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The Fight of the Century

July 19, 2012

A very important analysis of how our current governmental, economic and energy systems are destined to evolve ( or devolve) to meet the needs of our societies.  This article was originally published Feb 16, 2012 by the Post Carbon Institute and was recently republished in its Energy Bulletin.

Full Article at

By Richard Heinberg

As economies contract, a global popular uprising confronts power elites over access to the essentials of human existence. What are the underlying dynamics of the conflict, and how is it likely to play out?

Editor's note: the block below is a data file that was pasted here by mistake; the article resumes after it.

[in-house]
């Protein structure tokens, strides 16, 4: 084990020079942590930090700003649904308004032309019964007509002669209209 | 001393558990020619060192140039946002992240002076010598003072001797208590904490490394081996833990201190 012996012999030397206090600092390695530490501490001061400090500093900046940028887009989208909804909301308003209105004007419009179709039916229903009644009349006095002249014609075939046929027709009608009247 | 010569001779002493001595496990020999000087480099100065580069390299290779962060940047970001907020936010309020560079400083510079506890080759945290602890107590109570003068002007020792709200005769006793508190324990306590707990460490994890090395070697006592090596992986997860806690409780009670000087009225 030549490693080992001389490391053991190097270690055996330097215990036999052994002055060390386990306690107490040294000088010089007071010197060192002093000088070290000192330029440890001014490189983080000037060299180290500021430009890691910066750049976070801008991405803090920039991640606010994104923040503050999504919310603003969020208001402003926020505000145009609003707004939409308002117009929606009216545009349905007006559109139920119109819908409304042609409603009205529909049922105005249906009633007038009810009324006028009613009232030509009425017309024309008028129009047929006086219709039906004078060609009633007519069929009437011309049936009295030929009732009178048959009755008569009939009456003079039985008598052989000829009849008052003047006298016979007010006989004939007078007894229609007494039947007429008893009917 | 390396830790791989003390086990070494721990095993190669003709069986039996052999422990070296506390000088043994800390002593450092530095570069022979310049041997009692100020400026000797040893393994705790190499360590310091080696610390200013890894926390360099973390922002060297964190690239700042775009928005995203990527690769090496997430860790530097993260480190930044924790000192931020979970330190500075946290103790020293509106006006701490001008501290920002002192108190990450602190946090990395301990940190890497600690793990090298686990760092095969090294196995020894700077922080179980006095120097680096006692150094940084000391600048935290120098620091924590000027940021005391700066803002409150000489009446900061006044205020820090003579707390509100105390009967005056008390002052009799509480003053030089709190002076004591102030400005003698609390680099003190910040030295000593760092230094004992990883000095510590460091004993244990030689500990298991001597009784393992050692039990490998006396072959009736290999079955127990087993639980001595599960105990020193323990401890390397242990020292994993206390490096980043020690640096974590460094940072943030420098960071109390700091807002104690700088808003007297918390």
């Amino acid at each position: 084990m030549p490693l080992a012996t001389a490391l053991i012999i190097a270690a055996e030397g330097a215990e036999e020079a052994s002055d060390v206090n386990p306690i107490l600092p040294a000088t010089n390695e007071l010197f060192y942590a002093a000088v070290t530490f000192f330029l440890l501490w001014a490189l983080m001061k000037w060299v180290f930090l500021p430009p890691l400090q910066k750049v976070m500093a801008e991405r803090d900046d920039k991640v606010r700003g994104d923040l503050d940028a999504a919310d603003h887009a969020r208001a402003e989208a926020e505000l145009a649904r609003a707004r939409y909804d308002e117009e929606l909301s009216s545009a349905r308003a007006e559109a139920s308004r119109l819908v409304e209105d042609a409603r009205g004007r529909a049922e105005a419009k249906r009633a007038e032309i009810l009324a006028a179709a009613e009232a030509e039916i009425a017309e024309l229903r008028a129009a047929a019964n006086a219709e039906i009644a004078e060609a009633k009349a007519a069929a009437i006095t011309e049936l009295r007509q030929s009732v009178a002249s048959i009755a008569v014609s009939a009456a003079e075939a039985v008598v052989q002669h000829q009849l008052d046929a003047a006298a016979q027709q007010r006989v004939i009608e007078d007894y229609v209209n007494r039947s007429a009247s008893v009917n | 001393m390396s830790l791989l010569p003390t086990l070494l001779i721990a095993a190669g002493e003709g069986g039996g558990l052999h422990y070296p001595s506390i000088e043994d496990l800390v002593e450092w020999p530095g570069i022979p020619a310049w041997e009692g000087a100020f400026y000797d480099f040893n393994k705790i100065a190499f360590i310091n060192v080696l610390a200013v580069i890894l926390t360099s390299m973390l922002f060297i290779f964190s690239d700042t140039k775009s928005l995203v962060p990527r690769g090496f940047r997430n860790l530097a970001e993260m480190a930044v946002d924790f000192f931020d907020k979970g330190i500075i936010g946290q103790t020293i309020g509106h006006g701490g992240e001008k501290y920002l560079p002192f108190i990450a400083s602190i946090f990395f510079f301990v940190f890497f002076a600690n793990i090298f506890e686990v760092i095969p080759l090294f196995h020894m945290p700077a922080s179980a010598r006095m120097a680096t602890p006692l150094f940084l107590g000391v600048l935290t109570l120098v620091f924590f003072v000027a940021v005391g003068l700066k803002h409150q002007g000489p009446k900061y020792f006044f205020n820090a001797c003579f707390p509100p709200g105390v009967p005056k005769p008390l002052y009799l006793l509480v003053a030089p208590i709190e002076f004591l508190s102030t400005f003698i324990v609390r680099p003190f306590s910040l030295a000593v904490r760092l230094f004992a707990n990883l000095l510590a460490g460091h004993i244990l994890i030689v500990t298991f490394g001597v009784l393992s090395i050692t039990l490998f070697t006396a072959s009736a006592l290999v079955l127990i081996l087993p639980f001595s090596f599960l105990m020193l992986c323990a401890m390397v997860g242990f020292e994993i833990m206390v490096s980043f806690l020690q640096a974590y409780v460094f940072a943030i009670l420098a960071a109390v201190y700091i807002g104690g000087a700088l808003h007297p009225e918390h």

To summarize this already brief summary: Due to energy limits, overwhelming debt burdens, and accumulating environmental impacts, the world has reached a point where continued economic growth may be unachievable. Instead of increasing its complexity, therefore, society will—for the foreseeable future, and probably in fits and starts—be shedding complexity.
     Altogether, the road to localism may not be as easy and cheerful a path as some proponents portray. It will be filled with hard work, pitfalls, conflicts, and struggle—as well as comradeship, community, and comity. Its ultimate advantage: the primary trends of the current century (discussed above) seem to lead ultimately in this direction. If all else fails, the local matrix of neighbors, family, and friends will offer our last refuge.

Full Article at

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